Politicians who tried to court an increasingly black electorate in Prince George's County with appeals based on racial solidarity were decisively rejected in Tuesday's Democratic primary.
County Executive Parris N. Glendening and Rep. Steny H. Hoyer trounced their primary opponents, 16-year council member Floyd E. Wilson Jr. and Nation of Islam national spokesman Abdul Alim Muhammad, two candidates who directed their campaigns at black voters.
Hoyer and Glendening soundly carried all the black precincts in which Jesse L. Jackson received overwhelming majorities in the 1984 presidential primary. The Jackson campaign included a massive voter registration drive and prompted black leaders to contemplate the election of a black county executive this year.
"The revolution never materialized," said Alvin Thornton, a Howard University political science professor and county resident.
Blacks are expected to represent more than half the population in new census figures, yet increased their numbers in elected office by only two seats, from 14 to 16 out of 54 positions.
Even in the contest where a black challenger, Del. Gloria Gary Lawlah, unseated an incumbent white state senator, Frank J. Komenda, the abortion issue may have affected the outcome as much as demographics in their majority-black south county district, Thornton suggested.
"You can't just jump out and think people are going to vote for you" because of race, Lawlah said. "I think the voters of Prince George's are interested in issues and what you're going to do for them once you are elected."
Muhammad and Wilson, to a lesser degree, roiled the party establishment by focusing on racial pride and political oppression, while incumbents were trying to build coalitions, joining blacks and whites. Some successful black politicians, such as state Sen. Albert R. Wynn and State's Attorney Alex Williams, said those candidates may have misjudged voters in a county with one of the nation's most affluent and best-educated black populations.
Hoyer got 80 percent of the vote to Muhammad's 20 percent, and Glendening got 75 percent of the vote to Wilson's 16.5. Those percentages were reflected in many black neighborhoods. For example, Hoyer received 77 percent of the vote and Glendening got 81 percent at one precinct in District Heights, an area where Wilson and Muhammad had hoped to do well. In another precinct in the inner Beltway community of Capitol Heights, Hoyer got 65 percent and Glendening received 67 percent.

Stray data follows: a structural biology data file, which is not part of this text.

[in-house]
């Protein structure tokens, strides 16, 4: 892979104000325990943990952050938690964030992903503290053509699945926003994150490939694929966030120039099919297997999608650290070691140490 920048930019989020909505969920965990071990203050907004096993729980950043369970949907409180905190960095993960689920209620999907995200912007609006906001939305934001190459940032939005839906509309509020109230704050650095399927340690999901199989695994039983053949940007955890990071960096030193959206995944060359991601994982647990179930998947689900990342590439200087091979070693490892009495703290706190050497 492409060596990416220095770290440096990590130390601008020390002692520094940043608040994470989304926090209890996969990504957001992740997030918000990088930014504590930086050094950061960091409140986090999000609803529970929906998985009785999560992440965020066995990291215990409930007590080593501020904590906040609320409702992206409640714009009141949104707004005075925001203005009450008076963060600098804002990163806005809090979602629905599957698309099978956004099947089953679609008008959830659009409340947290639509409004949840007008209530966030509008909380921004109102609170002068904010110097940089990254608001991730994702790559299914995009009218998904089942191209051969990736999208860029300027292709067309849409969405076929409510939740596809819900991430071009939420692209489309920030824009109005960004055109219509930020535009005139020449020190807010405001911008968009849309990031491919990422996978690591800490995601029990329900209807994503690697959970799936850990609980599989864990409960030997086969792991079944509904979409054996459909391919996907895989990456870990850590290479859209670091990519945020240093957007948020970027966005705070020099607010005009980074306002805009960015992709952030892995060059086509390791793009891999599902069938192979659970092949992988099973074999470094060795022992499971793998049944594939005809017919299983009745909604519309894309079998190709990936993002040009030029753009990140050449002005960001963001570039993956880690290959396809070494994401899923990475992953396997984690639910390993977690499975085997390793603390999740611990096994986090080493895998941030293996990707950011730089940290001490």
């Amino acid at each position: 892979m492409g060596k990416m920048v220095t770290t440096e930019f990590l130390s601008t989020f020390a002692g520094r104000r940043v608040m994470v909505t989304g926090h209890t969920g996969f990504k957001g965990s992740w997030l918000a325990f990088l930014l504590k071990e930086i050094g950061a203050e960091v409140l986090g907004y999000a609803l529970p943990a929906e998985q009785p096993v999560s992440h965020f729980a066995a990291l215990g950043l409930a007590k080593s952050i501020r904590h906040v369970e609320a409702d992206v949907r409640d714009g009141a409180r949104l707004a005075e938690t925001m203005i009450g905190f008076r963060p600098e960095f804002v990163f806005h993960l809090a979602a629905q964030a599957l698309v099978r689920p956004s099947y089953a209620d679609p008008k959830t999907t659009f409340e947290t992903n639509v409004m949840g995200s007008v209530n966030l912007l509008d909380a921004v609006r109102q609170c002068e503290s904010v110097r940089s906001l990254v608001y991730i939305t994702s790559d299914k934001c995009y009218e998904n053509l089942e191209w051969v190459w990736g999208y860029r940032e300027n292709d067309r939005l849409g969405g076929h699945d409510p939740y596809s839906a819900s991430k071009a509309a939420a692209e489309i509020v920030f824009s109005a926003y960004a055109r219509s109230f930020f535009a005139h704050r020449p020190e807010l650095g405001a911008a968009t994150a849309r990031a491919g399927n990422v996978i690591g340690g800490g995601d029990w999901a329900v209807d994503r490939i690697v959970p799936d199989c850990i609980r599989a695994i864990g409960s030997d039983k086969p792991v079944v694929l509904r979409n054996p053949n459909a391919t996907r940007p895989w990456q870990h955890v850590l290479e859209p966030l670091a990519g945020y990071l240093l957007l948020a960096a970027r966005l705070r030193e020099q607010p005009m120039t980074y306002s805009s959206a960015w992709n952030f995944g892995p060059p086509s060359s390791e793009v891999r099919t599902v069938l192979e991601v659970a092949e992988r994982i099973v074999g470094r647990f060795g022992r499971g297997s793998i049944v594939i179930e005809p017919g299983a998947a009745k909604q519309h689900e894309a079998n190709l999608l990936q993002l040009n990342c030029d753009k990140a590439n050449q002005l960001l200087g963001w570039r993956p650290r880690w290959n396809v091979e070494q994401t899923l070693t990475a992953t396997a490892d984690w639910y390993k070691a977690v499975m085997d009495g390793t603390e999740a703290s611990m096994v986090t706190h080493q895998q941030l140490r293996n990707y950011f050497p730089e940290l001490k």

"I think it is dangerous for . . . politicians to jump out here and not be sensitive to voters who are not black," said Williams, who had no primary opposition but faces Arthur A. "Bud" Marshall Jr., the man he replaced, in the general election. "You have to be sensitive and resolve issues. You can't go too far out on a limb. You can't be too black and you can't be too white. You have to be right there in the middle."
Except for Komenda, voters endorsed incumbents as diverse as Sen. Decatur W. Trotter, who won a close race against former state senator Tommie Broadwater Jr., and council member Anthony J. Cicoria, whose record of constituent service helped him win a four-way race despite pending criminal charges of tax fraud and theft.
Cicoria, who said he has retained Mayor Marion Barry's attorney, R. Kenneth Mundy, for his Oct. 1 trial, said incumbents who serve their constituents generally get returned to office, regardless of race or other factors. "Every four years you go in for a contract," he said in an interview yesterday. "If you do a good job, your contract is renewed."
This view was echoed by winning candidates and their backers.
County Council member Jo Ann T. Bell won a majority of votes in a black majority district where she was challenged by businessman and Rainbow Coalition activist Bennie Thayer and by educator Linwood Jones.
"The message is you can't be just a black candidate," said Lance Billingsley, Glendening's campaign manager and head of the county economic development corporation. "You have to be a black candidate who is qualified and has the right position on issues and a record of serving the constituency well."
But Thornton and others said racial politics are almost inevitable in a county experiencing rapid demographic change. "Race is the background music in Prince George's," said Del. Timothy F. Maloney (D-Prince George's).
Some see positive effects of heightened racial awareness. "It means that politicians, black or white, must be cognizant of the issues of the community," said political scientist Thornton. "White politicians are saying, 'Black people, you are significant and I need your vote.' Black politicians, on the other hand, are gaining confidence to step out from under the paternalistic party structure."
Some voters, while acknowledging that independents made weak showings at the polls, said their challenges were significant nonetheless. "The vote in itself may not have been successful. But it does send a message to people that they have to get their acts together," said Maurice House, a Camp Springs school activist.
Politically active lawyer Wayne Curry suggested that the sum of total black votes added up to more than its parts, and that slate candidates are hard to beat.
"It's just very difficult beating a unified slate of incumbents," Curry said. "But the clear message is" some challengers did well and the total of all their votes was impressive, he said.
The biggest challenge for black leaders looking toward 1994, Curry and other observers said, is building a unified coalition among a diverse black constituency.